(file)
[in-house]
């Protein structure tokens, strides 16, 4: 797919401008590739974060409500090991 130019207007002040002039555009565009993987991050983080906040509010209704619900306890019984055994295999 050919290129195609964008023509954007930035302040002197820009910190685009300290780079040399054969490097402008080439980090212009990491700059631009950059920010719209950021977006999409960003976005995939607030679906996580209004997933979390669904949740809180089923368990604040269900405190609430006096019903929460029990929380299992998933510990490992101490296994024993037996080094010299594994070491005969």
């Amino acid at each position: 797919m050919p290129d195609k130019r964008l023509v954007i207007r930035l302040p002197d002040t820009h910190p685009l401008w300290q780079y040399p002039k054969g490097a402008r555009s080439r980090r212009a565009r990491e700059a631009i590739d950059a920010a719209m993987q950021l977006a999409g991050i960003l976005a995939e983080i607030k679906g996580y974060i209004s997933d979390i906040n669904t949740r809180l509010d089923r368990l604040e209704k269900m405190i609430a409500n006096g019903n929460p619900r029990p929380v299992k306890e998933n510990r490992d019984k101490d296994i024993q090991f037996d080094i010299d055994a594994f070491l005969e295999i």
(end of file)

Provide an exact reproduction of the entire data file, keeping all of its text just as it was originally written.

[in-house]
């Protein structure tokens, strides 16, 4: 797919401008590739974060409500090991 130019207007002040002039555009565009993987991050983080906040509010209704619900306890019984055994295999 050919290129195609964008023509954007930035302040002197820009910190685009300290780079040399054969490097402008080439980090212009990491700059631009950059920010719209950021977006999409960003976005995939607030679906996580209004997933979390669904949740809180089923368990604040269900405190609430006096019903929460029990929380299992998933510990490992101490296994024993037996080094010299594994070491005969």
């Amino acid at each position: 797919m050919p290129d195609k130019r964008l023509v954007i207007r930035l302040p002197d002040t820009h910190p685009l401008w300290q780079y040399p002039k054969g490097a402008r555009s080439r980090r212009a565009r990491e700059a631009i590739d950059a920010a719209m993987q950021l977006a999409g991050i960003l976005a995939e983080i607030k679906g996580y974060i209004s997933d979390i906040n669904t949740r809180l509010d089923r368990l604040e209704k269900m405190i609430a409500n006096g019903n929460p619900r029990p929380v299992k306890e998933n510990r490992d019984k101490d296994i024993q090991f037996d080094i010299d055994a594994f070491l005969e295999i």